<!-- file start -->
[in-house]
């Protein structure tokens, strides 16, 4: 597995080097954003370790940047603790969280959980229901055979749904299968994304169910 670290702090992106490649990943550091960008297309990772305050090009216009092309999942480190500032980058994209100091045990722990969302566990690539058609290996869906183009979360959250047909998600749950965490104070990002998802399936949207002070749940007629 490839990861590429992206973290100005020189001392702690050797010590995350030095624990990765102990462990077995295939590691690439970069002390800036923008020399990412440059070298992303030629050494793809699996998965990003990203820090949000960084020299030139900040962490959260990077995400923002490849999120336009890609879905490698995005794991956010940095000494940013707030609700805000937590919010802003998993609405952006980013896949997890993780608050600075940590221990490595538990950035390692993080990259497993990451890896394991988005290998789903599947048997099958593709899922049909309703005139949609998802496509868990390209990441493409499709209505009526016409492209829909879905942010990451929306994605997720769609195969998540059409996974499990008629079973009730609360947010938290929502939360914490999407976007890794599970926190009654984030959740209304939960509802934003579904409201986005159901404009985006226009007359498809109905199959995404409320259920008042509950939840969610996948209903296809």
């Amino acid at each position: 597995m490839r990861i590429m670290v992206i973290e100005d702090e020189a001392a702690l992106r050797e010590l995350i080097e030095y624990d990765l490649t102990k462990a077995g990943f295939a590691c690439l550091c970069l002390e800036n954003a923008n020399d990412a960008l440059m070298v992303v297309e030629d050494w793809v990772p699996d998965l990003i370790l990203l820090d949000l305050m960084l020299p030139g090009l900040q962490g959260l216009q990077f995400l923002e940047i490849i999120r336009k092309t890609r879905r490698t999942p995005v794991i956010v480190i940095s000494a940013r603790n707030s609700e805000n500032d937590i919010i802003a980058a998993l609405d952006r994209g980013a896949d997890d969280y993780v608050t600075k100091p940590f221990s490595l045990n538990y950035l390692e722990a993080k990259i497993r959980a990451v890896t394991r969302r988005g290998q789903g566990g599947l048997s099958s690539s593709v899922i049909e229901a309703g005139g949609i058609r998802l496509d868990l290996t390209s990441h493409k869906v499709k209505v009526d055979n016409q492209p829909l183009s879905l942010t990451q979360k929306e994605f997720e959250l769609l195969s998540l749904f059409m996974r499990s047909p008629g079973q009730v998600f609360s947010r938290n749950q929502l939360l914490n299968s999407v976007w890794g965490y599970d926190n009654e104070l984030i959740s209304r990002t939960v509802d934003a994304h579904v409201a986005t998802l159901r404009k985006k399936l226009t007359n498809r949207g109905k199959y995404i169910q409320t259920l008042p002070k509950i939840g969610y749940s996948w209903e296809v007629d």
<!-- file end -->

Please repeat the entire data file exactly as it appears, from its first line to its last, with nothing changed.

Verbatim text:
[in-house]
């Protein structure tokens, strides 16, 4: 597995080097954003370790940047603790969280959980229901055979749904299968994304169910 670290702090992106490649990943550091960008297309990772305050090009216009092309999942480190500032980058994209100091045990722990969302566990690539058609290996869906183009979360959250047909998600749950965490104070990002998802399936949207002070749940007629 490839990861590429992206973290100005020189001392702690050797010590995350030095624990990765102990462990077995295939590691690439970069002390800036923008020399990412440059070298992303030629050494793809699996998965990003990203820090949000960084020299030139900040962490959260990077995400923002490849999120336009890609879905490698995005794991956010940095000494940013707030609700805000937590919010802003998993609405952006980013896949997890993780608050600075940590221990490595538990950035390692993080990259497993990451890896394991988005290998789903599947048997099958593709899922049909309703005139949609998802496509868990390209990441493409499709209505009526016409492209829909879905942010990451929306994605997720769609195969998540059409996974499990008629079973009730609360947010938290929502939360914490999407976007890794599970926190009654984030959740209304939960509802934003579904409201986005159901404009985006226009007359498809109905199959995404409320259920008042509950939840969610996948209903296809």
């Amino acid at each position: 597995m490839r990861i590429m670290v992206i973290e100005d702090e020189a001392a702690l992106r050797e010590l995350i080097e030095y624990d990765l490649t102990k462990a077995g990943f295939a590691c690439l550091c970069l002390e800036n954003a923008n020399d990412a960008l440059m070298v992303v297309e030629d050494w793809v990772p699996d998965l990003i370790l990203l820090d949000l305050m960084l020299p030139g090009l900040q962490g959260l216009q990077f995400l923002e940047i490849i999120r336009k092309t890609r879905r490698t999942p995005v794991i956010v480190i940095s000494a940013r603790n707030s609700e805000n500032d937590i919010i802003a980058a998993l609405d952006r994209g980013a896949d997890d969280y993780v608050t600075k100091p940590f221990s490595l045990n538990y950035l390692e722990a993080k990259i497993r959980a990451v890896t394991r969302r988005g290998q789903g566990g599947l048997s099958s690539s593709v899922i049909e229901a309703g005139g949609i058609r998802l496509d868990l290996t390209s990441h493409k869906v499709k209505v009526d055979n016409q492209p829909l183009s879905l942010t990451q979360k929306e994605f997720e959250l769609l195969s998540l749904f059409m996974r499990s047909p008629g079973q009730v998600f609360s947010r938290n749950q929502l939360l914490n299968s999407v976007w890794g965490y599970d926190n009654e104070l984030i959740s209304r990002t939960v509802d934003a994304h579904v409201a986005t998802l159901r404009k985006k399936l226009t007359n498809r949207g109905k199959y995404i169910q409320t259920l008042p002070k509950i939840g969610y749940s996948w209903e296809v007629d």